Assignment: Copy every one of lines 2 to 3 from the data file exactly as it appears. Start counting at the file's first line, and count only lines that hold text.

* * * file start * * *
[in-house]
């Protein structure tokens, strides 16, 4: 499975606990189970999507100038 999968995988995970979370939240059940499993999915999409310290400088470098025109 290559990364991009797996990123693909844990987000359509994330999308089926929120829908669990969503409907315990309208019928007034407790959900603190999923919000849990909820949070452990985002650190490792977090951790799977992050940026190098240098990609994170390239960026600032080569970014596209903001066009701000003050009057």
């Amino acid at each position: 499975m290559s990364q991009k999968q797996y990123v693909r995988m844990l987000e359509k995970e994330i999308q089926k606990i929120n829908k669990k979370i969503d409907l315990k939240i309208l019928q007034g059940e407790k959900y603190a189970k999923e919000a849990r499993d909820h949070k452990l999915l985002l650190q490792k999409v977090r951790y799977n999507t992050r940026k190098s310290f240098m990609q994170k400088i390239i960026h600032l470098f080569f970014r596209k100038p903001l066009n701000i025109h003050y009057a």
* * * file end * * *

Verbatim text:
């Protein structure tokens, strides 16, 4: 499975606990189970999507100038 999968995988995970979370939240059940499993999915999409310290400088470098025109 290559990364991009797996990123693909844990987000359509994330999308089926929120829908669990969503409907315990309208019928007034407790959900603190999923919000849990909820949070452990985002650190490792977090951790799977992050940026190098240098990609994170390239960026600032080569970014596209903001066009701000003050009057």
């Amino acid at each position: 499975m290559s990364q991009k999968q797996y990123v693909r995988m844990l987000e359509k995970e994330i999308q089926k606990i929120n829908k669990k979370i969503d409907l315990k939240i309208l019928q007034g059940e407790k959900y603190a189970k999923e919000a849990r499993d909820h949070k452990l999915l985002l650190q490792k999409v977090r951790y799977n999507t992050r940026k190098s310290f240098m990609q994170k400088i390239i960026h600032l470098f080569f970014r596209k100038p903001l066009n701000i025109h003050y009057a």